In the fall of 1969, something unusual was happening every afternoon in the Beverly Hills High School library. I know because I was there. The facility had just been hooked up to something called the Information Retrieval System, a sort of precursor to the electronic age that lay ahead. It allowed students to watch the local public television station from small cubicles, each of which contained a TV screen and a set of head phones.
A myriad of programming was available. Documentaries on everything from Alaskan wolves to Vietnam. Programs that taught languages - Spanish, Hebrew, Japanese. But only one show got any real viewing audience from the teenage habitues of the library, and these were mostly large athletic-looking seniors. They would sit in their individual carrels, happily oblivious to their surroundings, shouting out a song that went "1,2,3,4,5,6,7,8,9,10!" They were watching this new show called "Sesame Street."
Obviously the intended audience was children slightly younger, by oh, maybe 15 years. But right from the start, when "Sesame Street" debuted Nov. 10, 1969, everybody got with and loved the program. It melded and welded learning and having fun into one big, loud, cross-cultural mishmash. It showed America as a land of many colors - red, white, and brown.
In the 30 years it's been on the air, we the viewing audience have watched the "Sesame Street" family grow and change as our own families have grown and changed. Right from the start, it had an urban appeal. It showed kids living and learning in a magical, mythical place filled with talking monsters like Grover, and Cookie, and eventually Elmo; plus my two personal favorites, the chronically cranky Oscar the Grouch and the sublimely angst-ridden Telly. "Sesame Street" is a place that looks more than a little like that magical, mythical place called New York City, where occasionally you might run into a cranky and angst-full character who's not made of brightly colored faux fur.
I won't tell you how old I was when I first started watching "Sesame Street" 30 years ago. No, I wasn't a high-school senior, but I had known my ABCs and colors, and how to count from 1 to 10 for quite some time. However that didn't keep me or any of my friends from tuning in most afternoons to see what was happening on that now famous front stoop, or in Mr. Hooper's store, to see who was making a guest appearance that day.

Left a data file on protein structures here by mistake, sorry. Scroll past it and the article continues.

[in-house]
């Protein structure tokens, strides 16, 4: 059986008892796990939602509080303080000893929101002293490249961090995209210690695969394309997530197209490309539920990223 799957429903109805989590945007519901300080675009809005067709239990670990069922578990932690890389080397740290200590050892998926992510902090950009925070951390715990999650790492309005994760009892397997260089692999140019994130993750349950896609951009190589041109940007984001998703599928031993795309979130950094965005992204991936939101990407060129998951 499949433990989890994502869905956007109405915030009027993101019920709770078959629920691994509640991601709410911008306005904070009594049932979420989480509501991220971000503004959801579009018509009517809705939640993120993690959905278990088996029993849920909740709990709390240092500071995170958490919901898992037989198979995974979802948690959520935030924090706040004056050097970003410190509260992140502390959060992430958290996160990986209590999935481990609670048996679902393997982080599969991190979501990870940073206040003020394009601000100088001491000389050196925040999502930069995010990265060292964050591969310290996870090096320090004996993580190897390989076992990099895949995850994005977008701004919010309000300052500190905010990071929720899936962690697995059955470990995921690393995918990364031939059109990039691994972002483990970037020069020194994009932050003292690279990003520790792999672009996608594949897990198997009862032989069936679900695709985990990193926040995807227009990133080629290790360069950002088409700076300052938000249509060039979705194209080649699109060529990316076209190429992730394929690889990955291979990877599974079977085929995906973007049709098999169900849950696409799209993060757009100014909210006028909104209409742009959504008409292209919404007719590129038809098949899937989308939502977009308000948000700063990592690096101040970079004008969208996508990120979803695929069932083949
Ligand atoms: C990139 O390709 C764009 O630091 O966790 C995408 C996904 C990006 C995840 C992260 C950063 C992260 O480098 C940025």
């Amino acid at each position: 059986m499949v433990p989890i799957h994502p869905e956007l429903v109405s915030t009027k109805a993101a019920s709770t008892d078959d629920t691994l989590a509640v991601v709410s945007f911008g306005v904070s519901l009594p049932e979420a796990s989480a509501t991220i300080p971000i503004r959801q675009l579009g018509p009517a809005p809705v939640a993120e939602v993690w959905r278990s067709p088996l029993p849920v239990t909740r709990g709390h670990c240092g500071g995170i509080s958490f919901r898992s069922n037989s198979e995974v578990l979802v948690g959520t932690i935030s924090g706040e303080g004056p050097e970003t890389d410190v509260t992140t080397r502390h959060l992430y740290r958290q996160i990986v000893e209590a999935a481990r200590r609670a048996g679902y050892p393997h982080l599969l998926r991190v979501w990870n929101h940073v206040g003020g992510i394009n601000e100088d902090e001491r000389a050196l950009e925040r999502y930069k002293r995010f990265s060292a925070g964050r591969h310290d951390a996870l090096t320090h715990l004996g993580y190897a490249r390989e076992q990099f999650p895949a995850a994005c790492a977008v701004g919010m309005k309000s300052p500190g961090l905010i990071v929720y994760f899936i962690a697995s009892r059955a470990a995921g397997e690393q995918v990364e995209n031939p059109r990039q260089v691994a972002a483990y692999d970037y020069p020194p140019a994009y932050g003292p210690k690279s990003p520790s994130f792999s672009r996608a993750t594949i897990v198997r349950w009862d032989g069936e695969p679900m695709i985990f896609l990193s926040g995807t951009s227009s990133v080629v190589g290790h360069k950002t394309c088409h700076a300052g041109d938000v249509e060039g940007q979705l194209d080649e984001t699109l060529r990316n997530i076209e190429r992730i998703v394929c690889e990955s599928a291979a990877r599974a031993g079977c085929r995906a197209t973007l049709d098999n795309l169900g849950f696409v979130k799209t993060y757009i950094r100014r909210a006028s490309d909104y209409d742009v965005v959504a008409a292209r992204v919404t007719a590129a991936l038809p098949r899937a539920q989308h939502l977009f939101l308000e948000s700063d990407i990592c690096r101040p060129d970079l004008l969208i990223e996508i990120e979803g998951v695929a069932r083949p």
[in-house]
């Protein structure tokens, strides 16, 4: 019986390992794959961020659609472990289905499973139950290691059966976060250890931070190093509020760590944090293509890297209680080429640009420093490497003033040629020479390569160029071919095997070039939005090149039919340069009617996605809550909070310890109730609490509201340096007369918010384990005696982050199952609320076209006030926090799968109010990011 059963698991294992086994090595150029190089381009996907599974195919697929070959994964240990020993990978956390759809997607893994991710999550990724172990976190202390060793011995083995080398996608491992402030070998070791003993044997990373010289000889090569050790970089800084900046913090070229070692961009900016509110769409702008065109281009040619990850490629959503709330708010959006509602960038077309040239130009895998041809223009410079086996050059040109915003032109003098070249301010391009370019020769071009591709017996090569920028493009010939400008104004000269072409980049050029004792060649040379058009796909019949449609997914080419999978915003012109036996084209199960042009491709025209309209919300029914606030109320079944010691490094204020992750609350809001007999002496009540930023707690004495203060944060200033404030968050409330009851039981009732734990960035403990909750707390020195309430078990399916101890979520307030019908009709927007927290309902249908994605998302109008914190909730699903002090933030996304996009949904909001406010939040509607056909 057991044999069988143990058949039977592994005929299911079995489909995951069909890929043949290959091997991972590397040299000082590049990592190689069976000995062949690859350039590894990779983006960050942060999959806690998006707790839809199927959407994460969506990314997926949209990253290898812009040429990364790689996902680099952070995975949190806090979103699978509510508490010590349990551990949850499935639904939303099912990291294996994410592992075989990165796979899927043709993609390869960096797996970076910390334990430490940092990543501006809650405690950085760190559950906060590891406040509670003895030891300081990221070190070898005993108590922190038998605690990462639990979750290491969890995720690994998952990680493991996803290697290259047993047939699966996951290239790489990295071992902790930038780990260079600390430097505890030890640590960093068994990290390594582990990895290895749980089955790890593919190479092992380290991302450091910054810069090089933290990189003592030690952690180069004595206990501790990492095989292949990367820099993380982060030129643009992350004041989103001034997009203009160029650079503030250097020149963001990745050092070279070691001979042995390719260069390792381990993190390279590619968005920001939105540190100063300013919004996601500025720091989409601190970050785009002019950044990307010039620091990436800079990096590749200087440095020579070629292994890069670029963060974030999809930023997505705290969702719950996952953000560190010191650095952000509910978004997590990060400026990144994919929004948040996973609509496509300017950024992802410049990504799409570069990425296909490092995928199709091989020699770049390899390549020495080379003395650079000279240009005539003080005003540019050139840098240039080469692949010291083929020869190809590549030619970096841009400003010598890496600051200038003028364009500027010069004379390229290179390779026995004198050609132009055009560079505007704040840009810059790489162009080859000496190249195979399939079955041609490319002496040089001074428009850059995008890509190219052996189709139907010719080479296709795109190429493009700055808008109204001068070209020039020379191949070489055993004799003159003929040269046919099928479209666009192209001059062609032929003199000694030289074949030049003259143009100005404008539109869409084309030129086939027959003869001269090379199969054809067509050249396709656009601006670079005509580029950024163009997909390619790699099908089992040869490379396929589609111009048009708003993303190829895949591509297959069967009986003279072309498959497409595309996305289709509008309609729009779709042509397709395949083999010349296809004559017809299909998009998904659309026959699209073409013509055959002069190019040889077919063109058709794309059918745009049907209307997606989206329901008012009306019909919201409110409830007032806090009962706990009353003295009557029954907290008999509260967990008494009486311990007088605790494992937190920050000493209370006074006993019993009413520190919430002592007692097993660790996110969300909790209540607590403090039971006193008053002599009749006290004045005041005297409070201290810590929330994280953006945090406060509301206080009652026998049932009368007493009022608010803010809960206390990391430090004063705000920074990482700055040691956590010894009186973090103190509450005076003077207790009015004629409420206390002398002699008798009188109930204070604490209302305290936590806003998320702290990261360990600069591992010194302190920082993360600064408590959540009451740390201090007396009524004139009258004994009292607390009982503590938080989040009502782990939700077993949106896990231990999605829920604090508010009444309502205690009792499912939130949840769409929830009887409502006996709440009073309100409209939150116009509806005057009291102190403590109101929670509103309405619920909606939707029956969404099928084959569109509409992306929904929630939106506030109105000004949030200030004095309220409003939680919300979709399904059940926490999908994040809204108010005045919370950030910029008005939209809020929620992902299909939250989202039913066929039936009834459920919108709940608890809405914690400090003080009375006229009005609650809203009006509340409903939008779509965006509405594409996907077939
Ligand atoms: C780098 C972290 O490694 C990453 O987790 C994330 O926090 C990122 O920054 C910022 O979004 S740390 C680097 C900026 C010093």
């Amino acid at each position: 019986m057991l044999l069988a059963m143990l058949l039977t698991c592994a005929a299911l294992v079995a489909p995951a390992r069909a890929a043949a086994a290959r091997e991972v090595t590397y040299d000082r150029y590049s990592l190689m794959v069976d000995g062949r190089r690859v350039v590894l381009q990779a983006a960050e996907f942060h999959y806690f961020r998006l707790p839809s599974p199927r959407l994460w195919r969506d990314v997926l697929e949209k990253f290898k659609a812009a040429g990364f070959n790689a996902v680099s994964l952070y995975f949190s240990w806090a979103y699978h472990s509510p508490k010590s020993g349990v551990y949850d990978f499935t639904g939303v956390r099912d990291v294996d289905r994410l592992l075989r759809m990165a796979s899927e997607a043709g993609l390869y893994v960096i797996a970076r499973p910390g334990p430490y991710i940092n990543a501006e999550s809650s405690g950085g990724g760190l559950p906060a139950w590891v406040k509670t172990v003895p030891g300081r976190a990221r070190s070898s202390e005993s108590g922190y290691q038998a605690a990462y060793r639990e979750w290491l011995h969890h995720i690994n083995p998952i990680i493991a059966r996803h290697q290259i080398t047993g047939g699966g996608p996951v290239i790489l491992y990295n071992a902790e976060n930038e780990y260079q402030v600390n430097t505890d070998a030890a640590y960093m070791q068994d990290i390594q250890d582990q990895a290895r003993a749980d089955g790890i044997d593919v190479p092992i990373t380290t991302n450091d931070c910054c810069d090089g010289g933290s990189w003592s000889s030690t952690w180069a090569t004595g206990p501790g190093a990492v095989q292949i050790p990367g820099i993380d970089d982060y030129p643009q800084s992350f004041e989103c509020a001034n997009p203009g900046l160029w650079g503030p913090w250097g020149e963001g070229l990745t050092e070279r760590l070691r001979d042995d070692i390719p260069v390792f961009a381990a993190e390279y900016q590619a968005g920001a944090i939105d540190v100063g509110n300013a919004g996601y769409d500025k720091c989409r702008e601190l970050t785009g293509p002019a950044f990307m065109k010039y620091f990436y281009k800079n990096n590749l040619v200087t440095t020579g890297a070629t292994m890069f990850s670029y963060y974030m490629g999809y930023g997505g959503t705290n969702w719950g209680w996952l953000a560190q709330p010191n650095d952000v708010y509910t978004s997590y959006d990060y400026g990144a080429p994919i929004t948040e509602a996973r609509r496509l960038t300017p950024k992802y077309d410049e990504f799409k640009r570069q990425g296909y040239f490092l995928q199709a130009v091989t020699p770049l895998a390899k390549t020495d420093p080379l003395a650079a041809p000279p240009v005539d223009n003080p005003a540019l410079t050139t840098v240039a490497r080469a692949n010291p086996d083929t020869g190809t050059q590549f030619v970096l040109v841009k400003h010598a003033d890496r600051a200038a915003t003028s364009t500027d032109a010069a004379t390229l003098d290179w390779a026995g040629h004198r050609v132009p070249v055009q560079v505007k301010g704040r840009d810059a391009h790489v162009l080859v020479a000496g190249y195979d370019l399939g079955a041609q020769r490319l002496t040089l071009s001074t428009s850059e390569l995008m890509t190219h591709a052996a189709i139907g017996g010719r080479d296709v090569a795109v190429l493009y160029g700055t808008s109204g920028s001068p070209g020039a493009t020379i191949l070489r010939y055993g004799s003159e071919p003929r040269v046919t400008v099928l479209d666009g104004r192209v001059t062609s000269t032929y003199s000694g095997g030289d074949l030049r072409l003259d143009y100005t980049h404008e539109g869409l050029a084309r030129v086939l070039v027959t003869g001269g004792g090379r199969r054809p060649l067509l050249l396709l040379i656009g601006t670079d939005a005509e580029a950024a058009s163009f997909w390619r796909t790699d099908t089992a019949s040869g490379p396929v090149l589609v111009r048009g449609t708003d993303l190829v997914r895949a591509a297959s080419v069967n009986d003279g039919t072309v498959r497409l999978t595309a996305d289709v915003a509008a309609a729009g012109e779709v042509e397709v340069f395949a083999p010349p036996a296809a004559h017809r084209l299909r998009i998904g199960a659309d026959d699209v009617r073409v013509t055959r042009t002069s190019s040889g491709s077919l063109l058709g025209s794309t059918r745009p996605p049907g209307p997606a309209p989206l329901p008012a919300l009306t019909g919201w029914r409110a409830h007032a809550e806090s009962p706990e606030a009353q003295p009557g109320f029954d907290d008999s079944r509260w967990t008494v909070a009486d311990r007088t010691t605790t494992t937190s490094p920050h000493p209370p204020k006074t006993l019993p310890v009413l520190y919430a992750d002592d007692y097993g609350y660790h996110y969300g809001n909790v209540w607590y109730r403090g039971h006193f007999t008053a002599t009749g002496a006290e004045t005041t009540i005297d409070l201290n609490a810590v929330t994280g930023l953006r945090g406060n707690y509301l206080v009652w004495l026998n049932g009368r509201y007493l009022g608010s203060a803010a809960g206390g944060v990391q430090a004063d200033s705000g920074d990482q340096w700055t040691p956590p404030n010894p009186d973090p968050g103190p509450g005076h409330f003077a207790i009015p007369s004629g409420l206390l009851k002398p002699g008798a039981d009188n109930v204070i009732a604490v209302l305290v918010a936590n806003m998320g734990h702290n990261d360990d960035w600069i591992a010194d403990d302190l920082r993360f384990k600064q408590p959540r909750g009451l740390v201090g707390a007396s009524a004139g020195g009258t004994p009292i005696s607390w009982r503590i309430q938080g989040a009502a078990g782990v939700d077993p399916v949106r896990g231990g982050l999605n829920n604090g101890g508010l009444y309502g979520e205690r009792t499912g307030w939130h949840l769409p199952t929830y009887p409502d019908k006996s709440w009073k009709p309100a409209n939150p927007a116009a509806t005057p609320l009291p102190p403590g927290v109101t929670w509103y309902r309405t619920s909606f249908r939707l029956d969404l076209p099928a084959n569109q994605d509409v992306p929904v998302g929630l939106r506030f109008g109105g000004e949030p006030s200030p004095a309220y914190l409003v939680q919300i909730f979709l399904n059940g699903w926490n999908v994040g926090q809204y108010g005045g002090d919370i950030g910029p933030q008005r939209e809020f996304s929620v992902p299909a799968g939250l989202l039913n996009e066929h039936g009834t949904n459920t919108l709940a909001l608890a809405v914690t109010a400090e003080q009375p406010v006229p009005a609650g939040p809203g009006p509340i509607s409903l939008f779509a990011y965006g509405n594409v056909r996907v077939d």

Everyone - from the New York Mets to the cast of "Upstairs, Downstairs," to Isaac Stern to Robin Williams to, most recently, the rock band called The Goo Goo Dolls - eventually gets to "Sesame Street." Because, after all, celebrities have children, and what better way to impress your child than to dance the mambo with Snuffleupagus? And those who don't have children were once children (or act like badly behaved children, in the case of The Goo Goo Dolls). The point being somewhere deep down inside of us all there still lives a wide-eyed three-year-old.
My own kids are now too old to be part of the "Sesame Street" target audience, which I assume is between the ages of 2 and 5. They were "Sesame Street" maniacs in their pre-school days, but now they have a hard time admitting the guilty pleasure of hearing Bert and Ernie sing a duet. That's OK, they're still too young to understand that no one is ever too old for "Sesame Street." Giving up this show is about as likely as growing taller than Big Bird. Face it. It's not gonna happen.
*Madora McKenzie Kibbe, a freelance writer in Bronxville, N.Y., knows all the words to 'Rubber Ducky' and does a fairly impressive imitation of Grover.
(c) Copyright 1999. The Christian Science Publishing Society